Letter from the Editor

The Business Issue

What it takes to be one of our “50 Smartest Companies.”

What does it mean to be on our list of the 50 Smartest Companies?

It does not necessarily mean that you are the biggest in your industry—though we have some of those—or even the most profitable. We don’t depend on a tally of patents granted. Nor do we care where a company operates or how large its market capitalization is.

Instead, the list is our take on two factors: technological leadership and business acumen. These 50 companies combine a high level of technology innovation with a business model that will help them make the most of it. Public and private, large and small, based in countries around the globe, this group of companies is creating new opportunities and pouncing on them. These are the ones that competitors must follow.

This story is part of our July/August 2017 Issue
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Artificial intelligence, a technology that we believe will drive much of the economic growth over the next few years, is sprinkled throughout the list. The company at the top, Nvidia, has gained expertise in AI and used it to transform itself. Once known as a maker of chips for gaming, it is now a leading player in deep learning and autonomous vehicles. Amazon, No. 3, is on the list again for its ambitions to build an AI-powered store and place the technology at the heart of the home of the future.

Companies focused on DNA analysis and developing gene therapies are a dominant group on the list—23andMe (No. 4), Spark Therapeutics (No. 10), Illumina (No. 22), and Oxford Nanopore (No. 32) among them.

Since 2010, SpaceX has been highlighted six times. It’s on again in 2017 (at No. 2) on the strength of its ability to stick rocket landings and then recycle its crafts for another go-round, potentially changing the economics of space travel. IBM has made the list every one of the past seven years; this year it’s at No. 39 for its work with blockchain, cloud AI, and quantum computing.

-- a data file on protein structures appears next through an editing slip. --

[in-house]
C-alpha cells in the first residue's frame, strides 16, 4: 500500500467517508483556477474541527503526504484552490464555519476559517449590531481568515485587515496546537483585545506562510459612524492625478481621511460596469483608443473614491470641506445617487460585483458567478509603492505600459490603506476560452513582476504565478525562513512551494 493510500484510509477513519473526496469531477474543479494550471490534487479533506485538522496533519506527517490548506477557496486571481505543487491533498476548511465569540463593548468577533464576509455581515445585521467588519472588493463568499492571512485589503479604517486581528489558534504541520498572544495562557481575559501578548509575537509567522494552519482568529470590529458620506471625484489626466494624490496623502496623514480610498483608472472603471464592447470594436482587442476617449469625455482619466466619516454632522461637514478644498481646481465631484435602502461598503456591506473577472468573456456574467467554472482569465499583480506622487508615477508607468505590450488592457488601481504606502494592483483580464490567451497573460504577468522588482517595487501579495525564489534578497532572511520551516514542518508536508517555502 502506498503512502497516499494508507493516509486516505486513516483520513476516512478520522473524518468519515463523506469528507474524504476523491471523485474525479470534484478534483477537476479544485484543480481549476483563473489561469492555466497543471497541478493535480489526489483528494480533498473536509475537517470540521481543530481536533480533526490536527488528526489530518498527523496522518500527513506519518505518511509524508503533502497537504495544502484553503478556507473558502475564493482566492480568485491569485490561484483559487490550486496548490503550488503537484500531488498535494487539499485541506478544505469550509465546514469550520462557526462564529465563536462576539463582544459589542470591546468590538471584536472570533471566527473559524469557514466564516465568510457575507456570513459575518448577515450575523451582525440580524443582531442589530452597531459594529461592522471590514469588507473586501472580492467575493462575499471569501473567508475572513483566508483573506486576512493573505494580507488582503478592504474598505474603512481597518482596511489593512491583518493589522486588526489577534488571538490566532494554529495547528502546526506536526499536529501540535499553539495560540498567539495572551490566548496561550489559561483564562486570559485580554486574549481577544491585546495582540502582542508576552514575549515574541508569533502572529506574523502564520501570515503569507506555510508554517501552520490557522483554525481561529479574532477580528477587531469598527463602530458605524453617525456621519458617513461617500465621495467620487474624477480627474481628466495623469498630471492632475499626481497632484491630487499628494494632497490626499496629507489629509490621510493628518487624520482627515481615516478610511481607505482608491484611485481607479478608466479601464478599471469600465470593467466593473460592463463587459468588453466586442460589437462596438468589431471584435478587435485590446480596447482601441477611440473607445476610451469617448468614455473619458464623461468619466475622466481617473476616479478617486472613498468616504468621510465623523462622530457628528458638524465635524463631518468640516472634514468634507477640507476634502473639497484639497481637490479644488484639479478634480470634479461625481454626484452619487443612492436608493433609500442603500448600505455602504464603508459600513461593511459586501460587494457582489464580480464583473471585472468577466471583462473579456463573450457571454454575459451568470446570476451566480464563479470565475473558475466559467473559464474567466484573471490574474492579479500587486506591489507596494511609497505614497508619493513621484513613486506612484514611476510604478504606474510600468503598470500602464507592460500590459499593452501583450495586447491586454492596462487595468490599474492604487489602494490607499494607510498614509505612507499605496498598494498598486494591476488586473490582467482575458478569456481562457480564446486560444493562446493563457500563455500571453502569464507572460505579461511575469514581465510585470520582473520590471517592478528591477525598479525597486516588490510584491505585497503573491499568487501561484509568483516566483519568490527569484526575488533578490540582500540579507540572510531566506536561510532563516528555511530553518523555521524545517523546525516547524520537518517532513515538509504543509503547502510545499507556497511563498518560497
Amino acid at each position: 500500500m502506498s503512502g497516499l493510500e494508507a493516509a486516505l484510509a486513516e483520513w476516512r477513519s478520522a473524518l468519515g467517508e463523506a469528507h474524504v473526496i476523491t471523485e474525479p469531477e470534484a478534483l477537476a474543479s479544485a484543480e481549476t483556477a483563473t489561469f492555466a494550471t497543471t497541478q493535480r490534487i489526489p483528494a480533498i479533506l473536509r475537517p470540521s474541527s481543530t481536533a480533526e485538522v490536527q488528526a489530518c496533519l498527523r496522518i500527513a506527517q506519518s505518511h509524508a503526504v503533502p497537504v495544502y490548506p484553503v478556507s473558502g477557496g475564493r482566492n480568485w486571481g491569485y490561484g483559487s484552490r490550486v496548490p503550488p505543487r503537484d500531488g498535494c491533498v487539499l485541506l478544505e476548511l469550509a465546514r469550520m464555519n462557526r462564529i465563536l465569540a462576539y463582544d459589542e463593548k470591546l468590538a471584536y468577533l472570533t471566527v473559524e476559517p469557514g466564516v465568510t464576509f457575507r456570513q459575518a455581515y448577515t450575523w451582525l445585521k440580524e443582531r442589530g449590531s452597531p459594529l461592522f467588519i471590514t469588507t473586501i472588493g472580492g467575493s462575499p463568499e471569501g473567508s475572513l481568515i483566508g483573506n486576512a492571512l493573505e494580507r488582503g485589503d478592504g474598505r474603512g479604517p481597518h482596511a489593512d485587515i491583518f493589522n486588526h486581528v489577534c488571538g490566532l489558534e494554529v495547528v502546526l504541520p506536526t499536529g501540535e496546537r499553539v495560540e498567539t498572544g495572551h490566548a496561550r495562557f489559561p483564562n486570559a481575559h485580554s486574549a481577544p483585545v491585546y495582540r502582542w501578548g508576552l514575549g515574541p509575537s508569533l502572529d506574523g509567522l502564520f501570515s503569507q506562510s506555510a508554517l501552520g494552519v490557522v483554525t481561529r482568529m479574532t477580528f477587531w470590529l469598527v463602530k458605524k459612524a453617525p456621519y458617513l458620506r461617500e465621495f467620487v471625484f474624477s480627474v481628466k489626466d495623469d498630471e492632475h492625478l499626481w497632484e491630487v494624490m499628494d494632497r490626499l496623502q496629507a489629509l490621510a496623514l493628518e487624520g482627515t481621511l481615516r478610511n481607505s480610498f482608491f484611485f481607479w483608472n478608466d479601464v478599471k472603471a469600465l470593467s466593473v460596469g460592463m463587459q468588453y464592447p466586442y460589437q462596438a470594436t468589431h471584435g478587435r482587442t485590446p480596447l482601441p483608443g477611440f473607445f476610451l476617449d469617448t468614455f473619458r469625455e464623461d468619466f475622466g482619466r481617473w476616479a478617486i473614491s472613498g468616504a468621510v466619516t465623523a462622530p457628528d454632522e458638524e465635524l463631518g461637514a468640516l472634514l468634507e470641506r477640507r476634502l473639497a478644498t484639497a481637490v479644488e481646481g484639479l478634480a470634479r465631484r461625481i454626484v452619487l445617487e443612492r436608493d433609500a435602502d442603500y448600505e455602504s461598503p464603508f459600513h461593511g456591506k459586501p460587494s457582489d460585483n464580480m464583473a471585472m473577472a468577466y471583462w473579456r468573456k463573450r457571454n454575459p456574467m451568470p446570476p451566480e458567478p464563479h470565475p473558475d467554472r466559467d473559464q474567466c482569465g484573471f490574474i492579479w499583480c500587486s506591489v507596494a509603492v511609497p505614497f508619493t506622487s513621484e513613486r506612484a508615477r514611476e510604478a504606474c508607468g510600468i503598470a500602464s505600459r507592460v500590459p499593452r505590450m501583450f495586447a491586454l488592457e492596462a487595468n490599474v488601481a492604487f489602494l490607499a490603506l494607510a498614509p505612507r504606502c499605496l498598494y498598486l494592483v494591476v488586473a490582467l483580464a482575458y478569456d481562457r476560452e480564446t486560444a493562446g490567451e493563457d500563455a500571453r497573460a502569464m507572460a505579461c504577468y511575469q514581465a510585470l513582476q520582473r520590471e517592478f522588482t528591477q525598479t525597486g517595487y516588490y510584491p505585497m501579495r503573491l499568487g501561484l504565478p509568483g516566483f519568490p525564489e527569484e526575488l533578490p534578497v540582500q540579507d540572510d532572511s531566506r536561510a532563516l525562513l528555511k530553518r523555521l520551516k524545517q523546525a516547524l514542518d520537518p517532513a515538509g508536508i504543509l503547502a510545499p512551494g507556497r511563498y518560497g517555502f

Many companies are here for the first time. Among them are companies like China’s iFlytek, debuting at No. 6, which has created voice-assistant software that can accurately translate between Chinese and a number of other languages (including English, German, and Uighur), overcoming challenges such as dialect, slang, and background noise. Another new name is Face ++, No. 11, a Chinese startup. Face ++ is using its novel face-recognition technology to help detect fraud and make payments more convenient.

It’s been a tough year even for some of our smartest companies. Tesla, No. 4 last year, fell to 31 this year, hurt by maintenance problems, issues with its Autopilot feature, and the challenges of absorbing the nation’s largest installer of solar panels into its business following its $2.6 billion purchase of SolarCity.

We also decided that some well-known firms just aren’t smart enough these days. Neither Uber nor Airbnb made the list. In the case of Uber, a cascade of bad news about its business practices, management style, and claimed technology theft combined to keep it off. For Airbnb, it wasn’t a matter of bad news but, rather, a lack of big technology news that cost it a slot among our top 50.

Seen all together, as our editor David Rotman argues in his essay introducing the list (“It Pays to Be Smart”), this is our best guess as to the firms that will be the dominant companies of the future. These are the companies with the inside track on the technologies, such as artificial intelligence, that will define the economy in the coming years—and have the best shot at building great businesses around them.

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